Julie Walters

Julie Walters, CBE (born 22 February 1950) is an English actress and novelist.

Walters was born as Julia Mary Walters in Smethwick, Staffordshire, the daughter of Mary Bridget (née O'Brien), a postal clerk of Irish Catholic extraction, and Thomas Walters, a builder and decorator.[1][2][3] Walters attended Holly Lodge Grammar School for Girls on Holly Lane in Smethwick, although was asked to leave at the end of her lower sixth due to her 'high jinks'. She trained as a nurse at the age of 18 at the Queen Elizabeth Hospital, Birmingham after working for a year. She fell madly in love with her first proper boyfriend who then left to study Sociology in Manchester. Deciding to give up her nursing career to become an actress and live with her boyfriend in Manchester, she studied English and Drama at Manchester Polytechnic (now Manchester Metropolitan University) with Pete Postlethwaite and pursuing a performance career. In an interview with Alison Oddey, Walters said about her early schooling: "I was never going to be academic, so [my mother] suggested that I try teaching or nursing [...] I'd been asked to leave school, so I thought I'd better do it."
Walters first achieved fame as the occasional partner of comedienne Victoria Wood, whom she had met in Manchester. The two first worked together in the 1978 theatre revue In At The Death, followed by the television adaptation of Wood's play Talent. They went on to appear in their own Granada Television series, Wood and Walters, in 1982. They have continued to perform together frequently over the years. The Bafta-winning BBC follow-up, Victoria Wood As Seen On TV, featured one of Walters' best-known roles, Mrs. Overall in Wood's spoof soap opera, Acorn Antiques (she later appeared in the musical version, and received an Olivier Award nomination for her efforts). She also appeared as Petula Gordino in Wood's sitcom dinnerladies. Before making her London stage debut in Educating Rita, Walters had worked in regional theatre (including the Everyman Theatre, Liverpool), stand-up comedy and cabaret. Her first serious acting role on TV was in the classic Boys from the Blackstuff in 1982, and she broke into films with her Academy Award-nominated, BAFTA Best Actress award-winning and Golden Globe Award Best Actress - Motion Picture Musical/Comedy award-winning performance opposite Michael Caine in Educating Rita (1983), a role she had created on the West End stage. In 1991 she starred opposite Liza Minnelli in "Stepping Out" and had a one-off television special, Julie Walters and Friends, which featured writing contributions from Victoria Wood and Alan Bennett. Walters played the lead character's wife, June, in the film Buster, released in 1988. She also appeared as Mrs. Peachum in the 1989 film version of The Threepenny Opera, which was renamed Mack the Knife for the screen.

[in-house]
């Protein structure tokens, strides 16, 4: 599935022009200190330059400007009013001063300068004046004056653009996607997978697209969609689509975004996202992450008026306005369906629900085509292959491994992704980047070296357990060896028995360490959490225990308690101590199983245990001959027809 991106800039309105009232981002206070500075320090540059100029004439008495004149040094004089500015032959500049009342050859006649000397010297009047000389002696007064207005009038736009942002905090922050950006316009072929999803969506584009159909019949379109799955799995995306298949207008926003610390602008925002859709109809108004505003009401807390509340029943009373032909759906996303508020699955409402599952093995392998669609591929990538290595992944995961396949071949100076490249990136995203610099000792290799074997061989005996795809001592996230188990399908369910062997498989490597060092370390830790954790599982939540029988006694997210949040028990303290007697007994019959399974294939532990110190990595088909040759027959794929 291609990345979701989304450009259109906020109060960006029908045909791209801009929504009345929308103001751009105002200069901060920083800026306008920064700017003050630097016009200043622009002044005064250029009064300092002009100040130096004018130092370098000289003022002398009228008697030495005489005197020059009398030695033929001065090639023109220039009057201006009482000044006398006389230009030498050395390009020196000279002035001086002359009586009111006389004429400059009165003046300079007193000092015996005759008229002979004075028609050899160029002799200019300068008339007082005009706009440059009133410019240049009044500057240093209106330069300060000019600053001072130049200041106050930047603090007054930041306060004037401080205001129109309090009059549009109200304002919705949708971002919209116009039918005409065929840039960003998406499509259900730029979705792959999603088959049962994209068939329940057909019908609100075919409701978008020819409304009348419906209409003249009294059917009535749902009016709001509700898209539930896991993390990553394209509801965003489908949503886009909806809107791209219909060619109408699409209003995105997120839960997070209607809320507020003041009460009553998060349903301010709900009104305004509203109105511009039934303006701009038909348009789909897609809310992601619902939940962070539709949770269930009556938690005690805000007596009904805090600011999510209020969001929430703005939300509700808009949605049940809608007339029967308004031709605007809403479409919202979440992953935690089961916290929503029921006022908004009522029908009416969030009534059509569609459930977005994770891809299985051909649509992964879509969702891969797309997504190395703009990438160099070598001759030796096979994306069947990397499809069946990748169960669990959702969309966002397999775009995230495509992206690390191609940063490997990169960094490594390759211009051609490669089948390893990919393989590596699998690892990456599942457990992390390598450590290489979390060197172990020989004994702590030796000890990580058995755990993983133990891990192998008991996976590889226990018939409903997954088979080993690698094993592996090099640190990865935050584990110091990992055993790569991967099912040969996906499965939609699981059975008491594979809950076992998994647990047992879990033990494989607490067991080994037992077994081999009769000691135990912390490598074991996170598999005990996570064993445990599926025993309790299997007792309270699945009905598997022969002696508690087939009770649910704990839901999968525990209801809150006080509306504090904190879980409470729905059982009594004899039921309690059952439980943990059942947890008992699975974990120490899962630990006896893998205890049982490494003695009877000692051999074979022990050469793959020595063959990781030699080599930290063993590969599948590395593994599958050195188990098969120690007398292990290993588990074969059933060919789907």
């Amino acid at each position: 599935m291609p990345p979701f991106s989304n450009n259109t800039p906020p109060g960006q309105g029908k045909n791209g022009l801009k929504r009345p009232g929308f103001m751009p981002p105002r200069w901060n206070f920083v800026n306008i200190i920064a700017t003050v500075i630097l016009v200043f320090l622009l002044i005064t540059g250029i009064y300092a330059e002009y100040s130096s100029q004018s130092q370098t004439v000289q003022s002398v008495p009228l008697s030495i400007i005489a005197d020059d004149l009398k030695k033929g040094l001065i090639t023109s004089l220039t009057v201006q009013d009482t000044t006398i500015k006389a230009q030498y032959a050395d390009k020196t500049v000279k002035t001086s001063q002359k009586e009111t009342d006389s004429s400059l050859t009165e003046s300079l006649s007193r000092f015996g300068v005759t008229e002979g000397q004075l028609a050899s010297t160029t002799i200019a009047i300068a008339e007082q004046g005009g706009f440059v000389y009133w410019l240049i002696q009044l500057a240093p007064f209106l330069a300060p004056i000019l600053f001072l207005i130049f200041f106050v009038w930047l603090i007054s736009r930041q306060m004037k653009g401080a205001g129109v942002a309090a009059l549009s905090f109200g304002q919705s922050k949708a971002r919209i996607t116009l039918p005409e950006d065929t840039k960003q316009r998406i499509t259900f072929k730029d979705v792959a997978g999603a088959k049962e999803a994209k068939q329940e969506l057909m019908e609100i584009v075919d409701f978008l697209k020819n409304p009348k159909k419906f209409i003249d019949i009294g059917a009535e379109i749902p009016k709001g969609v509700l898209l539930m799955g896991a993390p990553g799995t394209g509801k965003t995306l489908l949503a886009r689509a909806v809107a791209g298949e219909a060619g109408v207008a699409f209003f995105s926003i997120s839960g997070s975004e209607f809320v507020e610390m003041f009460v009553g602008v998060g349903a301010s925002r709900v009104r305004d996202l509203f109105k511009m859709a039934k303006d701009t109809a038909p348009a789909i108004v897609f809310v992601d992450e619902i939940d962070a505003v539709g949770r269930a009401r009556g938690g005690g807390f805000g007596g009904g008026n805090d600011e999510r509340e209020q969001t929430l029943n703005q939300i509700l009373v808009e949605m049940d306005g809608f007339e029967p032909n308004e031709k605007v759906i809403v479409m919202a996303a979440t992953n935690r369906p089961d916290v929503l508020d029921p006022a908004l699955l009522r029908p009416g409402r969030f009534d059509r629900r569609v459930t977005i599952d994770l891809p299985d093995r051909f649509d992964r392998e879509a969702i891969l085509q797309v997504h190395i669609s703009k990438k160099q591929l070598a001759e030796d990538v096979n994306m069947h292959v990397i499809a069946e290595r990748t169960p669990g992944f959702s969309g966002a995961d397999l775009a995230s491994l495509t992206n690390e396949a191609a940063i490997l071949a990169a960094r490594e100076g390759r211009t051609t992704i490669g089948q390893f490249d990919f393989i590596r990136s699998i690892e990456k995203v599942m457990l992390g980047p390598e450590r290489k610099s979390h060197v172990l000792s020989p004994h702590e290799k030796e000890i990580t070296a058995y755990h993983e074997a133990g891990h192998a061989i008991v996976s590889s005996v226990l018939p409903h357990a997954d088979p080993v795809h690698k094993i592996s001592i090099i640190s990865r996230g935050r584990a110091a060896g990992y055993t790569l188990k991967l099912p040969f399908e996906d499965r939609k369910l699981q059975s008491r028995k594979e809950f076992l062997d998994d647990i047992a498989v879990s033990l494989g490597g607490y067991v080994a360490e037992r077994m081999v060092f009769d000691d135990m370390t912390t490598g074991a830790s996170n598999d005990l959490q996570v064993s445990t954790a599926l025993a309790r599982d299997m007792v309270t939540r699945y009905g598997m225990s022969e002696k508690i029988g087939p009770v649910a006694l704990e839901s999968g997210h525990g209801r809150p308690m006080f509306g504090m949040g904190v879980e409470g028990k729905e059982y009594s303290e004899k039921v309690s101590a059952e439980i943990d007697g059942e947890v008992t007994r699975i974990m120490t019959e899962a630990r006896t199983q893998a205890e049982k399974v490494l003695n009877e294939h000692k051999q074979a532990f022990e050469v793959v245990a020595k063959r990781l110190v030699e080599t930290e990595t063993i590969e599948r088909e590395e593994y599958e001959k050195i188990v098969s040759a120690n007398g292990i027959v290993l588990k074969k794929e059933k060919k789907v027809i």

Julie Walters

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